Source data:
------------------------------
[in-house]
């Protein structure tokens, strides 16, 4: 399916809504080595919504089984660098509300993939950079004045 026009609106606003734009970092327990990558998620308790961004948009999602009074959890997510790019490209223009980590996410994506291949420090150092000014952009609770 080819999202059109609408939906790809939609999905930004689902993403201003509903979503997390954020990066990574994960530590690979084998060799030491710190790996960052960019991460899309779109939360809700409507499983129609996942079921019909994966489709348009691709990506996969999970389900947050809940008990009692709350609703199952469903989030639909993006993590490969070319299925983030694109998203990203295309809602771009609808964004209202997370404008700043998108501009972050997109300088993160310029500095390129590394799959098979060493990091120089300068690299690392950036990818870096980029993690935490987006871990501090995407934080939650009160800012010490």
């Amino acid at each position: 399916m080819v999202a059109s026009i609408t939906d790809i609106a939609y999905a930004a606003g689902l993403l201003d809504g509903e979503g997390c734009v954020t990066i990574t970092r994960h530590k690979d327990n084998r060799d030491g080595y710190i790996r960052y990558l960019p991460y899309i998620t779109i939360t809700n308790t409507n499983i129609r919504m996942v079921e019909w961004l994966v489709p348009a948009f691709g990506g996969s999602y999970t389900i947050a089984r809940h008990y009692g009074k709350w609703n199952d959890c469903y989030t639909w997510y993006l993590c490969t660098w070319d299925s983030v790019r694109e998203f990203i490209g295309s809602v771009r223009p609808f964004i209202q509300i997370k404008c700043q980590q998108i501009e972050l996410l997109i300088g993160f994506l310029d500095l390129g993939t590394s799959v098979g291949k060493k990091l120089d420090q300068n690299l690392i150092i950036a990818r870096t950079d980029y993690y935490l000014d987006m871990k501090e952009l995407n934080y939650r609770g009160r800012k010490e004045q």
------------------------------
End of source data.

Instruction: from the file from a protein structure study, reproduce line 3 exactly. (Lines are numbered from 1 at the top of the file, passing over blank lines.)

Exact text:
């Amino acid at each position: 399916m080819v999202a059109s026009i609408t939906d790809i609106a939609y999905a930004a606003g689902l993403l201003d809504g509903e979503g997390c734009v954020t990066i990574t970092r994960h530590k690979d327990n084998r060799d030491g080595y710190i790996r960052y990558l960019p991460y899309i998620t779109i939360t809700n308790t409507n499983i129609r919504m996942v079921e019909w961004l994966v489709p348009a948009f691709g990506g996969s999602y999970t389900i947050a089984r809940h008990y009692g009074k709350w609703n199952d959890c469903y989030t639909w997510y993006l993590c490969t660098w070319d299925s983030v790019r694109e998203f990203i490209g295309s809602v771009r223009p609808f964004i209202q509300i997370k404008c700043q980590q998108i501009e972050l996410l997109i300088g993160f994506l310029d500095l390129g993939t590394s799959v098979g291949k060493k990091l120089d420090q300068n690299l690392i150092i950036a990818r870096t950079d980029y993690y935490l000014d987006m871990k501090e952009l995407n934080y939650r609770g009160r800012k010490e004045q």